Nerd Alert returns (briefly) to the gun and boycott debate before focusing one something far more enjoyable: The new Trek Checkpoint is the latest in a string of bikes designed for fun on any surface.
|Mar 07, 2018|
The future of indoor training and a gun debate in cycling
The conversation and debate over gun control following the Parkland shooting in Florida has seeped into the cycling world, as some consumers have called for a boycott of bike brands owned by the massive firearms and ammunition company Vista Outdoor, which is a major benefactor of the National Rifle Association. But would such a boycott even be effective?
Plus, we run through the week in bike news, from Tom Dumoulin's terrible bike throw to Alexander Vinokourov's strange financial woes, and James Huang pulls out his crystal ball and looks into the future of indoor training, augmented reality, and games like Zwift.
|Feb 28, 2018|
NAHBS predicts the future of bikes, plus a look at concussion tests
In this week's episode: The first cobbled classics of the season, a test for concussions, how the North American Handmade Bicycle Show predicts the future, and a sit-down with world champion Chantal Blaak.
Omloop Het Nieuwsblad is this weekend, and it will feature the final 60km of the old Tour of Flanders course. That means the Muur and the Bosberg are back in a finale, together at last.
A new blood test can detect proteins released when someone has a head injury. Right now, there's no sport-wide concussion protocol in place. Does such a blood test have a place in cycling?
Nerd Alert! James Huang just got back from NAHBS, a reliable predictor of the bikes we'll be riding (and yearning for) in a few year's time.
And finally, Anne-Marije Rook sits down with world champion Chantal Blaak for a wide-ranging interview.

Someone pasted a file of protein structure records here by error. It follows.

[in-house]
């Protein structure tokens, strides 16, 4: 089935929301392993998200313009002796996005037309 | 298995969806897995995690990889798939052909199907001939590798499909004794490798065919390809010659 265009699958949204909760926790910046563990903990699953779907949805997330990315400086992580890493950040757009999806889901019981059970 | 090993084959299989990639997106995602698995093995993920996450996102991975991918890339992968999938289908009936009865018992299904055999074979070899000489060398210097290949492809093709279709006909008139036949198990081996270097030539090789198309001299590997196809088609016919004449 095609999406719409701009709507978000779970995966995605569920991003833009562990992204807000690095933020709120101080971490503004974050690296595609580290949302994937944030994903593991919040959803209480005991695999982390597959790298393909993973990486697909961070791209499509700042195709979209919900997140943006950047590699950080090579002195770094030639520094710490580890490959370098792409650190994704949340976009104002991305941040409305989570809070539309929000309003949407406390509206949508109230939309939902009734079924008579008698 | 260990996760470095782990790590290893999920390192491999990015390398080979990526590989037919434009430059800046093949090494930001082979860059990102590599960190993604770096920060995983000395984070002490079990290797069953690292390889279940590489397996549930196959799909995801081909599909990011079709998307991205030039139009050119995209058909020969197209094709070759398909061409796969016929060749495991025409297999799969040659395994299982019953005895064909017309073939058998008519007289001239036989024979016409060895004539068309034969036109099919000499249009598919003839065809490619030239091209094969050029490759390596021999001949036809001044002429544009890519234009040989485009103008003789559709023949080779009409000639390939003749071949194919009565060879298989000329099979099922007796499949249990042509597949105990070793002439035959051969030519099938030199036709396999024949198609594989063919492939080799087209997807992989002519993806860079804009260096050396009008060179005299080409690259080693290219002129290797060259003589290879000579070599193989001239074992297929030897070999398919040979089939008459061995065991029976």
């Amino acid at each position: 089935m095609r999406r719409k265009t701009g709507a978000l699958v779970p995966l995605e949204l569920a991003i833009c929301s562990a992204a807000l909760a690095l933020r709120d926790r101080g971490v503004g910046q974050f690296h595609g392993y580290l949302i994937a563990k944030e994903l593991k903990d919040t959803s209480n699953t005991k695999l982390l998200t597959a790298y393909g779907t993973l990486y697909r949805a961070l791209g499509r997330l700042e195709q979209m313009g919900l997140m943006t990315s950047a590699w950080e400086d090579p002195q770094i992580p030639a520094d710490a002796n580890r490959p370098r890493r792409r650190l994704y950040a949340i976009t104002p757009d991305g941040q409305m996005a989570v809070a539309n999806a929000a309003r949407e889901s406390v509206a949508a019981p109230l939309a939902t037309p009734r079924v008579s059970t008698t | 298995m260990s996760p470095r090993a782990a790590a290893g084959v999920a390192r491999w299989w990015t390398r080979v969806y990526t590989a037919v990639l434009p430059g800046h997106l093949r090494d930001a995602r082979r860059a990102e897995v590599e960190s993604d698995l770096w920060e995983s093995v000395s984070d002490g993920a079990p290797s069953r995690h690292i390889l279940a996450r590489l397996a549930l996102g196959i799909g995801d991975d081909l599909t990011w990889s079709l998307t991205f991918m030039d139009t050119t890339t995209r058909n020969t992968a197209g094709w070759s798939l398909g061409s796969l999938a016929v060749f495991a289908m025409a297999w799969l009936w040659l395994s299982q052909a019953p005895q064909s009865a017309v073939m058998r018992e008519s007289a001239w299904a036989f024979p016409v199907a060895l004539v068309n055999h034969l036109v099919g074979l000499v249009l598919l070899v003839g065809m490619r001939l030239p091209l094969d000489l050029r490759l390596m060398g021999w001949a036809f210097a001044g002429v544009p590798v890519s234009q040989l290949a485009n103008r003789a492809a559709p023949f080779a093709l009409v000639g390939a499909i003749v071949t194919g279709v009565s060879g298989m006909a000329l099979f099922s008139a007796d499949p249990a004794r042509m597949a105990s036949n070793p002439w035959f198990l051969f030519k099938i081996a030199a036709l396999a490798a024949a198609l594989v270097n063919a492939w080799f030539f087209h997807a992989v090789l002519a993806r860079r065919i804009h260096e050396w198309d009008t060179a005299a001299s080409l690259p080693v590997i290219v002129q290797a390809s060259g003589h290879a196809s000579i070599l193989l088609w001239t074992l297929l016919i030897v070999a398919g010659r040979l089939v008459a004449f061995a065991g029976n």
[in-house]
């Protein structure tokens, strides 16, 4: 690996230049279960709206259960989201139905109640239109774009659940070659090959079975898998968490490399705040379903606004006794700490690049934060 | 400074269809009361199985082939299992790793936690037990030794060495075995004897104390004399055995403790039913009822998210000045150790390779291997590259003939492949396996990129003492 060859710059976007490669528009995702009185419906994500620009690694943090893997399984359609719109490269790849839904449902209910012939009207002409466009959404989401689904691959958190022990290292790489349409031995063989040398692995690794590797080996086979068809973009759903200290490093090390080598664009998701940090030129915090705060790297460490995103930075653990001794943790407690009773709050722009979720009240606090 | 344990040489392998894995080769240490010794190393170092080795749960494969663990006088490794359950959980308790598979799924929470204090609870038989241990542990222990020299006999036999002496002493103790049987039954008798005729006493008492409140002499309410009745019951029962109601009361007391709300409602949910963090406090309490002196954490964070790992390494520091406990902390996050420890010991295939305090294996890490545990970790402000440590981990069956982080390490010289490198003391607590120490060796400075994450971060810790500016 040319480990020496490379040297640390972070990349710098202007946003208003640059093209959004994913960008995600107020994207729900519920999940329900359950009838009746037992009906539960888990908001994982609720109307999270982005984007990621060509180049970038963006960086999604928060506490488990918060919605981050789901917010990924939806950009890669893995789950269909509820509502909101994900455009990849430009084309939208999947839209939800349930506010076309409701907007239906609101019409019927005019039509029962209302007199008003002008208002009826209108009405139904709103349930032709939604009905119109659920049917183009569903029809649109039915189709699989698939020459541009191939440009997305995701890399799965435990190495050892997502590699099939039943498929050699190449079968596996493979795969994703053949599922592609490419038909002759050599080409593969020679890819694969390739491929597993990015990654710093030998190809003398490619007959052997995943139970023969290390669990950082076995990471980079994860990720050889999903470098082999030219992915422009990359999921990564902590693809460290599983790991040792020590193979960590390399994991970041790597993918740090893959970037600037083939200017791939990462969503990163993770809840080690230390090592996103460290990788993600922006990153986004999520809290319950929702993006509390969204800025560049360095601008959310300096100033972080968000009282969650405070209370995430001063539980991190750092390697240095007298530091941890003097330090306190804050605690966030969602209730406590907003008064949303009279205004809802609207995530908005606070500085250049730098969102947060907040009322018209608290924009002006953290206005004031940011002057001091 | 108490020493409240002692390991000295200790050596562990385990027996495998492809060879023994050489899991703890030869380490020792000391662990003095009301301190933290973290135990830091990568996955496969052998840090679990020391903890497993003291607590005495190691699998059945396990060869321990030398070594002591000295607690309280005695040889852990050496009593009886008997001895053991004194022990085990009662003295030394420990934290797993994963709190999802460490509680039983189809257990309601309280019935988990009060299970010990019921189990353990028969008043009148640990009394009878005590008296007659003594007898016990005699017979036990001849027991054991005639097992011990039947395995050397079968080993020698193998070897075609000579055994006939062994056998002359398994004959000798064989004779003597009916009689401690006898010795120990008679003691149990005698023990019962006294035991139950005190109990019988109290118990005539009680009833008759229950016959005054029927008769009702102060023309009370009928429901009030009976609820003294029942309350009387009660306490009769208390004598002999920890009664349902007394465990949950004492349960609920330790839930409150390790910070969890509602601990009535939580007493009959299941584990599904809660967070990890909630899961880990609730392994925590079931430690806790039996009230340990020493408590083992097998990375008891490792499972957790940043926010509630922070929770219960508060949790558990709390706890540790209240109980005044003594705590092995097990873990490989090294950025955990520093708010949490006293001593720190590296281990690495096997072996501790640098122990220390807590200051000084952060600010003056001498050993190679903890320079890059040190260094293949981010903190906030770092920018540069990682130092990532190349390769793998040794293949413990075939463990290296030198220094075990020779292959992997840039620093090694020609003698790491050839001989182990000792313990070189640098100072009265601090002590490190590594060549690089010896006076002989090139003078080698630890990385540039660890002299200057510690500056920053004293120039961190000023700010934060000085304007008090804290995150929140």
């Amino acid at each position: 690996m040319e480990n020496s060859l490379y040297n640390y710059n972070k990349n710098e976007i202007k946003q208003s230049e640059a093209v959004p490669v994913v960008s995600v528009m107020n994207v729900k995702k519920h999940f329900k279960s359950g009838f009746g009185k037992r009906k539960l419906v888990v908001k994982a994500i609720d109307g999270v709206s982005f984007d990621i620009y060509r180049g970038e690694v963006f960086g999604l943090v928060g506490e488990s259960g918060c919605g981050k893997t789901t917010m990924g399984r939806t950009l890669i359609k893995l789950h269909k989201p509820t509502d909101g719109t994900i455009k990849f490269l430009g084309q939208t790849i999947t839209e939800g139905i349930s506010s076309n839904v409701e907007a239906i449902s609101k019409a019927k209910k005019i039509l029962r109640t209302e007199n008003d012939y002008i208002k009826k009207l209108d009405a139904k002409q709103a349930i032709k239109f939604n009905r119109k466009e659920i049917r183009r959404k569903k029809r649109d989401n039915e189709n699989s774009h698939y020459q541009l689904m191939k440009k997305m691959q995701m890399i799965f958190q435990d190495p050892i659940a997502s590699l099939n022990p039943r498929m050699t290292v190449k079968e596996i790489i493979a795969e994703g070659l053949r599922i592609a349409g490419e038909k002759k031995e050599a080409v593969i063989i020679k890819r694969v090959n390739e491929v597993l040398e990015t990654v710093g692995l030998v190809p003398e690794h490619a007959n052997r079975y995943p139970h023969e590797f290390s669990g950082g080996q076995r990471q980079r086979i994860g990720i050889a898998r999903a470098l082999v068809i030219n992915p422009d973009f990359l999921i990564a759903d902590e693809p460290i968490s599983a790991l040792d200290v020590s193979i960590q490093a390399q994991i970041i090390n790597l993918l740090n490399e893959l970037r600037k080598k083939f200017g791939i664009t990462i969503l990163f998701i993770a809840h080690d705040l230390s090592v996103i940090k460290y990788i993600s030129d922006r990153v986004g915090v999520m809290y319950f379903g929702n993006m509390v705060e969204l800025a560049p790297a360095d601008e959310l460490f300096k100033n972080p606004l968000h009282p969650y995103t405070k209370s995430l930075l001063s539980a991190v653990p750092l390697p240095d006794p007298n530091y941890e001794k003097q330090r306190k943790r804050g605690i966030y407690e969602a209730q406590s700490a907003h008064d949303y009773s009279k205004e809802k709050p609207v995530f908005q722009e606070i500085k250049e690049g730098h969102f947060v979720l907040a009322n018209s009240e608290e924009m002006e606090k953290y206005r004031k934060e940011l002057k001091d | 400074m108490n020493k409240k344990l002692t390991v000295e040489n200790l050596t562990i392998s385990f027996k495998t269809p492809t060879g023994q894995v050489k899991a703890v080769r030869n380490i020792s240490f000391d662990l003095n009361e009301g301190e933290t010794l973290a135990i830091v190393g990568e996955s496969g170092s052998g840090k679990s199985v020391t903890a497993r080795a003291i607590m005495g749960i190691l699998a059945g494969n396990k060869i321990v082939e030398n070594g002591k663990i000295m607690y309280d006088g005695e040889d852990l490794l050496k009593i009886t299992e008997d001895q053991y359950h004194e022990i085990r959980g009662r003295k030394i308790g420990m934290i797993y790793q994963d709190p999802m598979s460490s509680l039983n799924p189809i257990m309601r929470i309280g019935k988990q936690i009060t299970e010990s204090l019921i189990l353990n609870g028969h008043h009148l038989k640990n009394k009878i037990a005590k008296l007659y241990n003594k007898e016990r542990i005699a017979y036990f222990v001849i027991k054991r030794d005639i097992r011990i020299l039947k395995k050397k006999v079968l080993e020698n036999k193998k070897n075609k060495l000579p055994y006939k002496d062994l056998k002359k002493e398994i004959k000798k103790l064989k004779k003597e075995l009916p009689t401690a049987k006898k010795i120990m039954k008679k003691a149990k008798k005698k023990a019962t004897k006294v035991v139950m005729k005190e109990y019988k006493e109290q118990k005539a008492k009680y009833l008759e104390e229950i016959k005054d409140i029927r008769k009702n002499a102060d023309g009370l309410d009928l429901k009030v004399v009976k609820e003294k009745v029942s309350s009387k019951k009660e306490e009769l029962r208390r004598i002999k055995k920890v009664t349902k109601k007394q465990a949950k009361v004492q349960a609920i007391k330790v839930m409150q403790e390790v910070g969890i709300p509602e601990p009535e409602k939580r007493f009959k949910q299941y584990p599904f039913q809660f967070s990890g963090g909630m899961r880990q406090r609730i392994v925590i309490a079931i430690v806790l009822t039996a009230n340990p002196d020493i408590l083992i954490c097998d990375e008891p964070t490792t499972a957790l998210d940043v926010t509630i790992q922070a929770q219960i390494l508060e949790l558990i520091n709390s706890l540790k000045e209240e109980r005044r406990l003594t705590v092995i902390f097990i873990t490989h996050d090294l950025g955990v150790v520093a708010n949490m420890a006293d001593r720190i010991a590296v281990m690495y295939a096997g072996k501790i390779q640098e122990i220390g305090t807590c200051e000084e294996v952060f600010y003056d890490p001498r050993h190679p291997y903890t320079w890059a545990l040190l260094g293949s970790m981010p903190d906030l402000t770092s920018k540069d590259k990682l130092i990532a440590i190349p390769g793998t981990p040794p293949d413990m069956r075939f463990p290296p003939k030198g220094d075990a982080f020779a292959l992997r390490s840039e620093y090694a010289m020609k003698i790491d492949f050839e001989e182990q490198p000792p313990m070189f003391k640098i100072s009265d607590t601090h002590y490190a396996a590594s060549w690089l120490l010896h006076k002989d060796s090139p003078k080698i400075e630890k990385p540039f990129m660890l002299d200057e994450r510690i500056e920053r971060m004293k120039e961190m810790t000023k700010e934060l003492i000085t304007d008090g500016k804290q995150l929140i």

|Feb 21, 2018|
The world's slowest wheel change and Sky's bond with the Olympics
As the winter Olympics kick off, Caley and Neal look into the link between the Games, world politics, and Team Sky's scandals. Turns out Sky and American democracy have quite a lot in common.
But first, a quick news roundup and a chat with Brandon McNulty, just 19 years old, who almost won a stage of the Dubai Tour in a solo breakaway.
This week's Nerd Alert dissects Elia Viviani's ridiculously long disc brake wheel change and Katie Compton's disc-sliced knee. Plus, should e-mountain bike racing be a thing?
|Feb 13, 2018|
A two-year bike review and distracted riding rants
This week's podcast sifts through the week in bicycle news — from a muddy cyclocross worlds to Adrien Costa's decision to step away from the sport — before taking a deep dive into two of James Huang's recent reviews.
The week in bicycles was full of racing news. Colombia Oro y Paz, a new stage race, set off on Monday, as did the Dubai Tour, the first opportunity for the world's top sprinters to go head-to-head. Cyclocross worlds wrapped up on Sunday with a somewhat surprising victory, and one of America's brightest young talents, Adrien Costa, has decided not to race for Hagens Berman Axeon in 2018.
The Angry Asian (our very own James Huang) isn't angry about people who ride with headphones, but he is a bit disappointed in them. James recently tested a solution: bone-conduction headphones. We find out whether they really work, and let James get a bit ranty while we're at it.